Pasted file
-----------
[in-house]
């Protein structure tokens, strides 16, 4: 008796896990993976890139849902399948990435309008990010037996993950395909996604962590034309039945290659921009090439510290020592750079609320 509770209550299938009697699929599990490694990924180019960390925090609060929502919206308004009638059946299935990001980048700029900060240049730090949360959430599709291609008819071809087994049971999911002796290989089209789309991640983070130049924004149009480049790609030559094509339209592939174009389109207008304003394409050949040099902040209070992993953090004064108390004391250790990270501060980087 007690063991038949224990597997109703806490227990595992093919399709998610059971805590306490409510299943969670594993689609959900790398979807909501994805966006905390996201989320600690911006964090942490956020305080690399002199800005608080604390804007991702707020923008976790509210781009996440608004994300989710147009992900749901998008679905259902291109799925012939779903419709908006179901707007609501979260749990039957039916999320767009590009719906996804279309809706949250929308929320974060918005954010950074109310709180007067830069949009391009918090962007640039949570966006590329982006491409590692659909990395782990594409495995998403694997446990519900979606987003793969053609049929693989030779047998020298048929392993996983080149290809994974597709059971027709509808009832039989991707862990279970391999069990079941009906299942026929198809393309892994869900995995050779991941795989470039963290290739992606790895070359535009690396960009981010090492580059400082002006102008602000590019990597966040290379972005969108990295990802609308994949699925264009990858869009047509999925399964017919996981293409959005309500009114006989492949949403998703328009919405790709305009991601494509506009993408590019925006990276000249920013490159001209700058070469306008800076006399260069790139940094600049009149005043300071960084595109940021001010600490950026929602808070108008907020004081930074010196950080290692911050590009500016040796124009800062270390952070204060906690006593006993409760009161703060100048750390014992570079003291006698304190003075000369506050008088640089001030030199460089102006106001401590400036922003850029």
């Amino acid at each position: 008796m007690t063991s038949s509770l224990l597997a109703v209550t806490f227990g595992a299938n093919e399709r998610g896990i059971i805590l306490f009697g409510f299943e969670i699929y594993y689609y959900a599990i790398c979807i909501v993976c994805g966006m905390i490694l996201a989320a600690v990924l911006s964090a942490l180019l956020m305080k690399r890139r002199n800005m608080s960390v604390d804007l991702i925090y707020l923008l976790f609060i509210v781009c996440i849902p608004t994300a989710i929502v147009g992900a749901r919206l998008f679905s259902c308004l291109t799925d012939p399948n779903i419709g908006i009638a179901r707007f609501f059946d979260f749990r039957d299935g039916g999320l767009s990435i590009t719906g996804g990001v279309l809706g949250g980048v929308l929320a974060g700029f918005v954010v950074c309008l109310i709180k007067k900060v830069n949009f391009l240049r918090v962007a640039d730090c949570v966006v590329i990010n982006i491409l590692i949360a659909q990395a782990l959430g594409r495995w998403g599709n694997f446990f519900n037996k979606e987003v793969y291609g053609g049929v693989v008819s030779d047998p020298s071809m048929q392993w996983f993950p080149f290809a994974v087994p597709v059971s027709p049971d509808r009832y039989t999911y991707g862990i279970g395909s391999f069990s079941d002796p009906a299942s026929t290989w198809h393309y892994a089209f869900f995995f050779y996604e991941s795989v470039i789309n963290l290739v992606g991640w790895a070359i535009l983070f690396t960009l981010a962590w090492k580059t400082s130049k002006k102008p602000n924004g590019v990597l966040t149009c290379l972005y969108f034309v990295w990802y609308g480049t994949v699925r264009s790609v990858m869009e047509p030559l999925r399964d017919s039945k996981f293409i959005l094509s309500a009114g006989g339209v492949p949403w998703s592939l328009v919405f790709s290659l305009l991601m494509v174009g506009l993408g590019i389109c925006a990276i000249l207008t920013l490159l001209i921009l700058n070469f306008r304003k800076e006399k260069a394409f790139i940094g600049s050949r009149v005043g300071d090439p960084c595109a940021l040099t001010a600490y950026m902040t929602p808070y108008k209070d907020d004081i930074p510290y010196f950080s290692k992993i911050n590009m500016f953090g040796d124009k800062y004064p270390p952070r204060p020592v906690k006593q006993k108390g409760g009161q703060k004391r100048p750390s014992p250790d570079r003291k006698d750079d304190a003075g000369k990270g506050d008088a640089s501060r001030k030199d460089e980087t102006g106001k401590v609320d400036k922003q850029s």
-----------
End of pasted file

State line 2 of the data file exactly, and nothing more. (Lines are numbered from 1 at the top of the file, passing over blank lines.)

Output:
């Protein structure tokens, strides 16, 4: 008796896990993976890139849902399948990435309008990010037996993950395909996604962590034309039945290659921009090439510290020592750079609320 509770209550299938009697699929599990490694990924180019960390925090609060929502919206308004009638059946299935990001980048700029900060240049730090949360959430599709291609008819071809087994049971999911002796290989089209789309991640983070130049924004149009480049790609030559094509339209592939174009389109207008304003394409050949040099902040209070992993953090004064108390004391250790990270501060980087 007690063991038949224990597997109703806490227990595992093919399709998610059971805590306490409510299943969670594993689609959900790398979807909501994805966006905390996201989320600690911006964090942490956020305080690399002199800005608080604390804007991702707020923008976790509210781009996440608004994300989710147009992900749901998008679905259902291109799925012939779903419709908006179901707007609501979260749990039957039916999320767009590009719906996804279309809706949250929308929320974060918005954010950074109310709180007067830069949009391009918090962007640039949570966006590329982006491409590692659909990395782990594409495995998403694997446990519900979606987003793969053609049929693989030779047998020298048929392993996983080149290809994974597709059971027709509808009832039989991707862990279970391999069990079941009906299942026929198809393309892994869900995995050779991941795989470039963290290739992606790895070359535009690396960009981010090492580059400082002006102008602000590019990597966040290379972005969108990295990802609308994949699925264009990858869009047509999925399964017919996981293409959005309500009114006989492949949403998703328009919405790709305009991601494509506009993408590019925006990276000249920013490159001209700058070469306008800076006399260069790139940094600049009149005043300071960084595109940021001010600490950026929602808070108008907020004081930074010196950080290692911050590009500016040796124009800062270390952070204060906690006593006993409760009161703060100048750390014992570079003291006698304190003075000369506050008088640089001030030199460089102006106001401590400036922003850029």